HMRC has released a fraud warning urging all self-assessment taxpayers to watch out for fake tax communications ahead of the tax return deadline on 31 January 2022.
The tax authority issued more than 4m text messages and emails last week, urging self-assessors who are yet to file their 2020-21 tax return to get organised - something fraudsters are likely to take advantage of.
HMRC said it received 800,000 reports of tax-related scams in the past year alone - with many more likely to have gone unreported.
As HMRC is likely to be contacting people more frequently between now and the end of January, Which? reveals how to avoid the fraudsters.
Over the past 12 months, HMRC says it's responded to 797,010 referrals of suspicious contact from members of the public. Of these, almost 360,000 were offers of fake tax rebates.
Scammers will commonly text or email people to say they're owed a tax rebate from HMRC, often with a link that asks the person to fill out their personal details in order to claim it. This is usually a way to harvest people's personal details to use in other scams.
Phone scams are on the rise, too. The past year has seen a 21% rise on the previous 12 months, with HMRC receiving more than 327,000 reports of suspicious phone calls.
We've heard many reports of automated phone calls telling people they owe tax and that HMRC has issued a warrant for their arrest - unless they pay the tax they owe. Of course, anyone who does make a payment will find their money goes straight into the scammer's pocket.
Malicious web pages are another issue. Over the same period of time, HMRC reported 8,561 malicious web pages to be taken down - some of which will have been copycat HMRC websites. Again, these are set up to gain your personal information and/or encourage you to make a payment to the scammers.
HMRC has a dedicated cyber crime team working to shut down scams - but new ones are popping up all the time, so it's important to keep vigilant.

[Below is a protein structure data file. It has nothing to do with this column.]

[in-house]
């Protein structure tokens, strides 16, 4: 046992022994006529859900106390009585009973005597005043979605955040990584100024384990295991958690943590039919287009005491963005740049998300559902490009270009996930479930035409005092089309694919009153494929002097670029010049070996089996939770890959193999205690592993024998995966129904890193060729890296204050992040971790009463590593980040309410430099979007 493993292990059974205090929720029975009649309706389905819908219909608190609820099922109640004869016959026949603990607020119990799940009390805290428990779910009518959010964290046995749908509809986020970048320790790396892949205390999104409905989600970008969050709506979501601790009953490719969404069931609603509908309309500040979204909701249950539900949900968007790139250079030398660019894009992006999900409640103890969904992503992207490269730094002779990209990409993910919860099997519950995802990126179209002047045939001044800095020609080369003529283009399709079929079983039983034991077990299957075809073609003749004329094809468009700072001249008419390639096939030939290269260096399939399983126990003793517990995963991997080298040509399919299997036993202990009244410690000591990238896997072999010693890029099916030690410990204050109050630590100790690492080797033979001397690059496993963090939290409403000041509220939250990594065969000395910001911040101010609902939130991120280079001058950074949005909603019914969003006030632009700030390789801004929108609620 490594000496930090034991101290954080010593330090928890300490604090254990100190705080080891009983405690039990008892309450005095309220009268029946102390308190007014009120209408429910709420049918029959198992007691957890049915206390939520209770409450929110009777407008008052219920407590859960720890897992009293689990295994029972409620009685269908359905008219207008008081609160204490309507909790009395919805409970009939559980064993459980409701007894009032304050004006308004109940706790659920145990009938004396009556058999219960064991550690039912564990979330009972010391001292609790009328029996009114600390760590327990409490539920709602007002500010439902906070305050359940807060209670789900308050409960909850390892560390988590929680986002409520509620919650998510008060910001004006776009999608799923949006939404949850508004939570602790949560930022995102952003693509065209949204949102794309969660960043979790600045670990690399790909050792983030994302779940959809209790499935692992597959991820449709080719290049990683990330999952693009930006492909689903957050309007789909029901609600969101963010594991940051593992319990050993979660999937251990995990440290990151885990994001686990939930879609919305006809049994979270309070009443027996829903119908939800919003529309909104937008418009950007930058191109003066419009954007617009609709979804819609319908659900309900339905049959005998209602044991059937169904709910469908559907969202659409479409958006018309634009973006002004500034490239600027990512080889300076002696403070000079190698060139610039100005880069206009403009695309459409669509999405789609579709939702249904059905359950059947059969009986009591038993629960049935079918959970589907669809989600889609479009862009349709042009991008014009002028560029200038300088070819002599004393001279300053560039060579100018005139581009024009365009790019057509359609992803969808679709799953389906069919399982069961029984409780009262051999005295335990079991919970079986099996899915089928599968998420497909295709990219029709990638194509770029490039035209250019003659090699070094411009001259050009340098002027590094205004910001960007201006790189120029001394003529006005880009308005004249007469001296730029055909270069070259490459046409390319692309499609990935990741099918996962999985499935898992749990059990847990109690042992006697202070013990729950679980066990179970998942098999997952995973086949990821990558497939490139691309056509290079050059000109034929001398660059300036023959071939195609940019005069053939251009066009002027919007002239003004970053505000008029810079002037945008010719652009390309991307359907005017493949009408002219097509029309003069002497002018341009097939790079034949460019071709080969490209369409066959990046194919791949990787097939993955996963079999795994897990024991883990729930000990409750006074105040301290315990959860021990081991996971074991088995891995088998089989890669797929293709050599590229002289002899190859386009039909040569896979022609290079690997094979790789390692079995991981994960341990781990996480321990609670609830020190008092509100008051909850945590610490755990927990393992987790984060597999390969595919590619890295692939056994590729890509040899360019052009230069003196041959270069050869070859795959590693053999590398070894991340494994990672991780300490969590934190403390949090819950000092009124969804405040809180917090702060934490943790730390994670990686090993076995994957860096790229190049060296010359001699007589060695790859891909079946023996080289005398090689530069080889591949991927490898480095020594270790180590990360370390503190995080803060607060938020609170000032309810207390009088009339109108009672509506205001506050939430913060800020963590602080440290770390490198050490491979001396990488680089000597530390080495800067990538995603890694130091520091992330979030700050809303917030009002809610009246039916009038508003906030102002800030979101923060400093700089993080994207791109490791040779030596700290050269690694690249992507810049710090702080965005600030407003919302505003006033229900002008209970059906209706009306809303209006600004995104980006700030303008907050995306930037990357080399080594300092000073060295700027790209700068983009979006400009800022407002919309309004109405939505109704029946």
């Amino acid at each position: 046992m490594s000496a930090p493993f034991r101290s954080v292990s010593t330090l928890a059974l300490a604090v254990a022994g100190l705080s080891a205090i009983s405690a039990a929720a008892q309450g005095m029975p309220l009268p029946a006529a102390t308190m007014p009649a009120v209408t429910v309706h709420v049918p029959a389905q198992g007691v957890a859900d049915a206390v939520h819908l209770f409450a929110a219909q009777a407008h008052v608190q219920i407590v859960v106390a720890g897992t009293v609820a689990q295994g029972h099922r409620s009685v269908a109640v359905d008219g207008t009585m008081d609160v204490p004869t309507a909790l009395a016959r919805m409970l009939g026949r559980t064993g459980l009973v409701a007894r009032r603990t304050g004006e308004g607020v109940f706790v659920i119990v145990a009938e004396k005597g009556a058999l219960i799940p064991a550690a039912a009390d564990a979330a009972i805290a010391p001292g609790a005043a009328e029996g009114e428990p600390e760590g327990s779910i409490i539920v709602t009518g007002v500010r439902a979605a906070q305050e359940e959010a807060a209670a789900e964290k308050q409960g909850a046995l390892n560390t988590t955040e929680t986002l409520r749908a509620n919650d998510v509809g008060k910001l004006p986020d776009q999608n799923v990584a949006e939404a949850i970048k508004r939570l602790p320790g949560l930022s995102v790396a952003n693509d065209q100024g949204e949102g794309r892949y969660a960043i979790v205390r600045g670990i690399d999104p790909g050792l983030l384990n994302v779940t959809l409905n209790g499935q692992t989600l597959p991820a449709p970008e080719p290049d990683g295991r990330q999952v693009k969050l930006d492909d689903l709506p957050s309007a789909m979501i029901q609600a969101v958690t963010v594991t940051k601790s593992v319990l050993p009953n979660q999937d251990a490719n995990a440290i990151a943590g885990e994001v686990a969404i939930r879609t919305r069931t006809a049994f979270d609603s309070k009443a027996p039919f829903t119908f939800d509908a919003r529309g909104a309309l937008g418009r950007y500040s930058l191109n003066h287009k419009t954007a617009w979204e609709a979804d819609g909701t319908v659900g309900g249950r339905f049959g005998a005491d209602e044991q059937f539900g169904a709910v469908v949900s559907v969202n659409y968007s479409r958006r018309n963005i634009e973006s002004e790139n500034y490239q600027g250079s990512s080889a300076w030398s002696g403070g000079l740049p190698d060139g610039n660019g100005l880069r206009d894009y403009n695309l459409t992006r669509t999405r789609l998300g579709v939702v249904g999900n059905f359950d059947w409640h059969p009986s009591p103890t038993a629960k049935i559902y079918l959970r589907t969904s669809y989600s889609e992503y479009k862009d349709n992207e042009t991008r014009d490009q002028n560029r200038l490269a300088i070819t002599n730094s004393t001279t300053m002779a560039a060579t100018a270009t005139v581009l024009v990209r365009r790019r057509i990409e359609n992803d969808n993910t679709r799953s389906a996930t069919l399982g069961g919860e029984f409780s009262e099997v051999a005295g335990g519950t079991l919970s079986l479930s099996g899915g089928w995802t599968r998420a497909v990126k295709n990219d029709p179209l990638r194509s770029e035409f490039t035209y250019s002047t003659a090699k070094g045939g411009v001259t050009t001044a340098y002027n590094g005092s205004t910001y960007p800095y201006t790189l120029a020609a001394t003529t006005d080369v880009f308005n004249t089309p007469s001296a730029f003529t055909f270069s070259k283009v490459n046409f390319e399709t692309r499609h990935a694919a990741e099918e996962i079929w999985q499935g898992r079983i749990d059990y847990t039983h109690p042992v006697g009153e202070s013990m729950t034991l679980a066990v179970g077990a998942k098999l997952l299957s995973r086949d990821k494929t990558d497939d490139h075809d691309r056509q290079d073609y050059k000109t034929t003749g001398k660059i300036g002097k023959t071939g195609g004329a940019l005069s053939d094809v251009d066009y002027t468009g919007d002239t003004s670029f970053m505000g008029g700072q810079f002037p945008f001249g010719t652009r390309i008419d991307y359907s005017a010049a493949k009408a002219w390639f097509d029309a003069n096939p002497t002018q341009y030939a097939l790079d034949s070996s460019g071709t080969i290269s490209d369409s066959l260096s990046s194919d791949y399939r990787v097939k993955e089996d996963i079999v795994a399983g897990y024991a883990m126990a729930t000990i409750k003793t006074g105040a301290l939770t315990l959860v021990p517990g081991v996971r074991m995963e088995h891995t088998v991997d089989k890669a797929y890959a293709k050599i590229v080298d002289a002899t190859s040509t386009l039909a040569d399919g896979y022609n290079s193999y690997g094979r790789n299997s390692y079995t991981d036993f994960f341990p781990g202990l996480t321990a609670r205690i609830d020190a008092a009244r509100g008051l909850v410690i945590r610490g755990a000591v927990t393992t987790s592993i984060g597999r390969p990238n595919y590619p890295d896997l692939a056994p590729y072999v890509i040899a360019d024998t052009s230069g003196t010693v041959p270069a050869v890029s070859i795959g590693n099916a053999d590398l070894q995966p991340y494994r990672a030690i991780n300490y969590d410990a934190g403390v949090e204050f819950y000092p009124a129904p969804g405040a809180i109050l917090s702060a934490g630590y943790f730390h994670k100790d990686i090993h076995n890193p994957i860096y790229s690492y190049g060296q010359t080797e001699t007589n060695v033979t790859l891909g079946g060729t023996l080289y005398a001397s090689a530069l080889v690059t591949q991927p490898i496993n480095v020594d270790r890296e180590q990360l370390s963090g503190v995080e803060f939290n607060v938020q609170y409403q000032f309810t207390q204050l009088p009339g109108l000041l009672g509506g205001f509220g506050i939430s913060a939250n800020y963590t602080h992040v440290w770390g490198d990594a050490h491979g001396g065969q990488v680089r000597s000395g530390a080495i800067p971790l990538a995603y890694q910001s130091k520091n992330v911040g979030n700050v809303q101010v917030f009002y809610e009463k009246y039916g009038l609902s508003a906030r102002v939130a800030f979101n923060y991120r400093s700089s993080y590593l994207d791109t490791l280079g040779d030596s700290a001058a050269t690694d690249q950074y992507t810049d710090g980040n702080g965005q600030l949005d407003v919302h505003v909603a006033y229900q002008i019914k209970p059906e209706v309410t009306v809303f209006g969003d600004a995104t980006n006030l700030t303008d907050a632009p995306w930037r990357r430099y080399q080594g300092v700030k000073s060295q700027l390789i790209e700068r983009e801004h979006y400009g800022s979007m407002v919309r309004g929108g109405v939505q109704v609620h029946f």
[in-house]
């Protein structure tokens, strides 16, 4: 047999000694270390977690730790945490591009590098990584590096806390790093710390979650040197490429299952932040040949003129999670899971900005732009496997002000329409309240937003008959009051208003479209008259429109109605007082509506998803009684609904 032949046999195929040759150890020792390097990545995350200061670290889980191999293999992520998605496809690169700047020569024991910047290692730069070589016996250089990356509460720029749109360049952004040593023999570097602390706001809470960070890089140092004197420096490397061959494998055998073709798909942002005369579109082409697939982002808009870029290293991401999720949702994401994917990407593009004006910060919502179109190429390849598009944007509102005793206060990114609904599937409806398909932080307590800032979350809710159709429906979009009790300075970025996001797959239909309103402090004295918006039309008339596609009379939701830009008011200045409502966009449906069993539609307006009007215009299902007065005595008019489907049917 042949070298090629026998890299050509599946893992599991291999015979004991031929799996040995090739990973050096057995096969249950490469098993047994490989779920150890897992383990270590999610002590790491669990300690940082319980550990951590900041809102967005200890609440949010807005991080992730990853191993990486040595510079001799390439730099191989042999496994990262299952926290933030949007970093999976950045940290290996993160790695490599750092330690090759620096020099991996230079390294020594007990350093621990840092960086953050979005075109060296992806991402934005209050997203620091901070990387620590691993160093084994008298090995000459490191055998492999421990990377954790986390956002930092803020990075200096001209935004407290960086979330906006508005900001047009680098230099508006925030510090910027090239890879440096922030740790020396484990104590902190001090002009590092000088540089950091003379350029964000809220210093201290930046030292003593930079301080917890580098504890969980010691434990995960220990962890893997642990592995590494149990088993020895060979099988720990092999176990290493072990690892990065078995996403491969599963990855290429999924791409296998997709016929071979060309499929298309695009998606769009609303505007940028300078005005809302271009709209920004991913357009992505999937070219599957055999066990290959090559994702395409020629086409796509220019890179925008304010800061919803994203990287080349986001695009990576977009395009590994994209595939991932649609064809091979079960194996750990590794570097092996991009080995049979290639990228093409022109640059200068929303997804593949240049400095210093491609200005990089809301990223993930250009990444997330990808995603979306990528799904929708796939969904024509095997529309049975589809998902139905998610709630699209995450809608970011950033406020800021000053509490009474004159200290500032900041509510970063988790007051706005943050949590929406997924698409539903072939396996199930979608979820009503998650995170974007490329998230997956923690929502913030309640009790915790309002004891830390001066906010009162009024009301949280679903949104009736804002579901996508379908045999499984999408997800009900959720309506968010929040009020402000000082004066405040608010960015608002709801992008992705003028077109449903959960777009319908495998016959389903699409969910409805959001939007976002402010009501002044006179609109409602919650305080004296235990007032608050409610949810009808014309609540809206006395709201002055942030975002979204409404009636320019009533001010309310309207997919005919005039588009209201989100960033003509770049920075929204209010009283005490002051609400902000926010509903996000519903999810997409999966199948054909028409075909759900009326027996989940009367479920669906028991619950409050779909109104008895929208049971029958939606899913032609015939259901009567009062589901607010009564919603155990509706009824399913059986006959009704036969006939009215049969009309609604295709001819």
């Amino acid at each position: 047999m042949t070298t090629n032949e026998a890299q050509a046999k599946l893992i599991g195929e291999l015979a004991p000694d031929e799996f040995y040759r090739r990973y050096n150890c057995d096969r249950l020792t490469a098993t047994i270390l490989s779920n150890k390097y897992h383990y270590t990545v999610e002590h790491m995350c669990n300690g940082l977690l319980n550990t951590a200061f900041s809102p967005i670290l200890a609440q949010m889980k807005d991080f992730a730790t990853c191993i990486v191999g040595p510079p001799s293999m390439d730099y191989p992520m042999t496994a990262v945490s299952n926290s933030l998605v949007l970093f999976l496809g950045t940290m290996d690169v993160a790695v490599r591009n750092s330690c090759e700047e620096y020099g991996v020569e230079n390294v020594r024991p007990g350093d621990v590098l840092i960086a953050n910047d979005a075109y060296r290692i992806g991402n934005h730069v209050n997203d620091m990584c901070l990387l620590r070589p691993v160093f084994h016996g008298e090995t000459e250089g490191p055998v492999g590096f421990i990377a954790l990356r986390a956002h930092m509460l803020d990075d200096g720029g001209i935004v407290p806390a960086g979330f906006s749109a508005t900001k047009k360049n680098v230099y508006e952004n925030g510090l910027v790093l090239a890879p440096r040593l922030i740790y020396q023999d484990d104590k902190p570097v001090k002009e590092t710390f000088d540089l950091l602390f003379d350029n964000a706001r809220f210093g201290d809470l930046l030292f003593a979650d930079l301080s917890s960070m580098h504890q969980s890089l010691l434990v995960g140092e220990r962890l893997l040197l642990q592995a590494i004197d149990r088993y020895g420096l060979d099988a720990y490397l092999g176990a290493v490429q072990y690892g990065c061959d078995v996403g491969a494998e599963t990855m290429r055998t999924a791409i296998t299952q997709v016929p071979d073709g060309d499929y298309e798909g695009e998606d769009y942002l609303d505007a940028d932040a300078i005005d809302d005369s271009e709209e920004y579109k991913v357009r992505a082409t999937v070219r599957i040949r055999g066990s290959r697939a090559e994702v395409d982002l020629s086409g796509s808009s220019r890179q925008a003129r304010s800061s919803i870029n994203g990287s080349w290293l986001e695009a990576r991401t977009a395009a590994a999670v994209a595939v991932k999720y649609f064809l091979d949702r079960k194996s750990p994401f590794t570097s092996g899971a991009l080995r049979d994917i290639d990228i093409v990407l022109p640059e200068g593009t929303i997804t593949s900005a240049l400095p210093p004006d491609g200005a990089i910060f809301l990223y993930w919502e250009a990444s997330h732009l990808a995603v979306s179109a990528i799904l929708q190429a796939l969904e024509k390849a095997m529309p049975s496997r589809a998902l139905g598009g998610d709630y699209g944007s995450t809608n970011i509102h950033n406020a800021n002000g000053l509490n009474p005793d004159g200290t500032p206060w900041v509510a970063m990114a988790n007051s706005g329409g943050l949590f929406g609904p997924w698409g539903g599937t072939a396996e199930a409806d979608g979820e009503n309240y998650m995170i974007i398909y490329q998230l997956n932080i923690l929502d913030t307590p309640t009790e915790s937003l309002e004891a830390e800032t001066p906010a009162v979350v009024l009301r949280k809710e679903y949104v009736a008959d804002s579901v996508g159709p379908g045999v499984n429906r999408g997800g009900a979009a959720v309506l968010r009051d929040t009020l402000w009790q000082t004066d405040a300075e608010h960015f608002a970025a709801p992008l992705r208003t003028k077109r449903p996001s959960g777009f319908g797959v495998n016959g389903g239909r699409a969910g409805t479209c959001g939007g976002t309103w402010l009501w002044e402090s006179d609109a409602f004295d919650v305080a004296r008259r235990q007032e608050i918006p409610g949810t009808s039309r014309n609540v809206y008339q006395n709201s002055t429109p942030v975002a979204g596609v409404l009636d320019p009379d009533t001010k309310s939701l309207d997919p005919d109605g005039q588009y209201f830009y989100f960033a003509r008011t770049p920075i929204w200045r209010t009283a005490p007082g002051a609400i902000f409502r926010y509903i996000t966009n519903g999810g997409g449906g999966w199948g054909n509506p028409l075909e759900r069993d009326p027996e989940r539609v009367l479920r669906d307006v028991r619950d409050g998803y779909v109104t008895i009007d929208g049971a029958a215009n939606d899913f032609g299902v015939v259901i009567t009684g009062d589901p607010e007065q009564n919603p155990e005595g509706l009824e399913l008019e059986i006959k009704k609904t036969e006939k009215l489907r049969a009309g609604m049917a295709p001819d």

Before you give out your personal details or make a payment, consider these points:
If you're unsure about whether someone contacting you is genuinely from HMRC, it may be worth holding off taking any action until you've checked your personal tax account online to see if you've received any communications there. If that's not clear, you can call HMRC directly.
If you've received any communication that you think might be a scam, it's best to report it to HMRC as quickly as possible so it can be investigated. Suspicious phone calls can be reported using its online form; phishing emails can be forwarded to firstname.lastname@example.org; scam texts can be sent on to 60599.
Fraud is becoming more common, and more sophisticated, than ever, and even the most vigilant people can still fall victim to scams.
If a fraudster has convinced you to transfer money to their account, or tricked you into giving up your bank details so they can make the transfers themselves, this is bank transfer fraud - also known as authorised push payment (APP) fraud.
If your bank is signed up to the voluntary Authorised Push Payment Scam Code, it has to take a number of steps to protect customers and reimburse those who aren't to blame for the financial loss.
It's an easy-to-use, jargon-free online tool that can tot up how much tax you owe, and even suggests allowances and expenses you might have forgotten.
When you're ready to file, our calculator can also send your completed return directly to HMRC.